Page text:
Saint Julia (as demonstrated here on youtube) merely swirls the pan, starting with circular movements, and then changing to horizontal movements to fold it, and then flips it straight onto the plate. I have never quite managed this, and suspect it requires some special culinary Black Belt.

Saint Delia, on the other hand, is terribly proscriptive about repeatedly tilting and drawing the edge in.

Neither of these works for me, so what I end up doing is this.

  1. waiting for a slow count of ten, having poured the eggs into the pan – this lets enough of a skin form on the bottom so you can manipulate it
  2. swirling the pan gently, enough to make the omelette move around a little, and to make sure the it doesn’t stick to the bottom, and using a spoon to draw the edges in from time to time
  3. after about 30 seconds (this is why the heat is high) it’s cooked most of the way through, but still runny on top
  4. folding it using my pink girly silicone spatula, and
  5. flipping it onto the plate

It doesn’t matter if the omelette is very slightly gooey in the middle at this point, as it will carry on cooking on the plate.


I normally add fillings at the end of step 3.

Some good things to add:

  • a few thin slices of cheese – some savage Cheddar is good
  • as much fresh parsley as you can hold between your thumb and forefinger
  • a slice or two of smoked salmon – the salmon will be just cooked when you finish

Burnt Porridge

Never attempt to cook breakfast until the first cup of coffee is well on its way to your nerve endings.

This morning’s little disaster involved me making the first coffee of the day, and getting the porridge going at the same time. Needless to say, faffing with the espresso machine, and the subsequent caffeine induced pleasure caused me to take my eye off the ball. The pleasant smell of roasting oats with undertones of Something Burnt brought me back to my senses, and a quick inspection showed a layer of intractable black stuff upon the bottom of the saucepan. Deglazing with a splash of vermouth will not solve this, nor indeed would all the steel wool in the world.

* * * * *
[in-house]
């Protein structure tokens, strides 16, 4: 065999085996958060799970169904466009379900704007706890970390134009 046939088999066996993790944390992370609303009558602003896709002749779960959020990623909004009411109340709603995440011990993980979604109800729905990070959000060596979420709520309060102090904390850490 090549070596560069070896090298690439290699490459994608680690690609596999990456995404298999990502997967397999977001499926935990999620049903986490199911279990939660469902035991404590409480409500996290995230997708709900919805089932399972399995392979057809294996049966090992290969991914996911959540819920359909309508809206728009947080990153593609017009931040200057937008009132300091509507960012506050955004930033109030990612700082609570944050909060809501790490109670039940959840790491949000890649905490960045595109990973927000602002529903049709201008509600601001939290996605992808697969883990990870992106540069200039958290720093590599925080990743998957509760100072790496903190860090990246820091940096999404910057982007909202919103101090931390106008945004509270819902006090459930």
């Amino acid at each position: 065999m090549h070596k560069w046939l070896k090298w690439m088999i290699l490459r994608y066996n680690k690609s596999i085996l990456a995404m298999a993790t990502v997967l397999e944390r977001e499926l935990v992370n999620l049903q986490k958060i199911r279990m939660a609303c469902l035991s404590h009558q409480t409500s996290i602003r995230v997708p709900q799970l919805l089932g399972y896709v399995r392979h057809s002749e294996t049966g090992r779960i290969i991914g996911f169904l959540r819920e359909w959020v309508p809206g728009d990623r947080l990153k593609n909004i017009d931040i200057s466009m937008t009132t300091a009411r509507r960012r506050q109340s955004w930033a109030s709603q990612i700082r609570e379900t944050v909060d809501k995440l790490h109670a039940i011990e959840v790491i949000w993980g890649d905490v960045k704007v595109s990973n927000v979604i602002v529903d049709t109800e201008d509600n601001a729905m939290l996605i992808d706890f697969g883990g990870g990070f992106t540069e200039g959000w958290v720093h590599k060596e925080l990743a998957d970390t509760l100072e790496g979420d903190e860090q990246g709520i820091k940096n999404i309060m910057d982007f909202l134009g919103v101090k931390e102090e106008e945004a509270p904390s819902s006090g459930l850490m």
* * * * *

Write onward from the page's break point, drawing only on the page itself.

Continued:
The Heretic’s Kitchen is used to problems like this, and has the solution. One or two tablets of “biological” washing powder, some warm water, and a few hours is all that’s required for the enzymes in the powder to gleefully munch away the organic deposits.


The bloody raspberries haven’t been finished, and they’re looking decidedly limp, and still fairly tasteless. So they, plus the water that’s clung to them after rinsing, and a teaspoon of vanilla sugar have made it into a saucepan on a low heat, until the berries have mainly collapsed and are sitting in a pool of sticky red sludge, which doesn’t taste too bad.

This gets served with porridge.

Pudding for breakfast.


Porridge is good for us, apparently. Oats are mainly complex carbohydrates, so it takes a while for your body to process them, which means they provide a steady a trickle of energy throughout the day, rather than the single king hit you get from an almond croissant.

There’s a lot of waffle written about how to make porridge, describing arcane rituals, equipment, and even solemnly pondering whether or not it should be stirred clockwise. I’m not convinced.

I would recommend spending the extra forty pence for a bag of posh oats, as these have a bit more texture to them. The cheap ones tend to produce something that’s a little too smooth and gooey for my tastes.

  1. Take equal volumes of oats, milk and water. Around half a cup of each per person is good, depending upon appetite. (Depending upon the oats, maybe just a teensy bit more liquid; about another 10%.)
  2. Put them all, plus a pinch of salt, into a small saucepan, on a medium heat, stirring occasionally.
  3. Once it starts to bubble and shudder reduce the heat as low as it will go and continue to stir every so often until the desired consistency is reached; around five minutes.

In Real Fast Food Nigel Slater recommends all sorts of things you can put on porridge, but I normally limit myself to honey and raisins, although toasted hazelnuts, cinnamon and nutmeg are nice, even if it starts to feel like pudding.

There are few better starts to the day. At least of the sort I can write about here.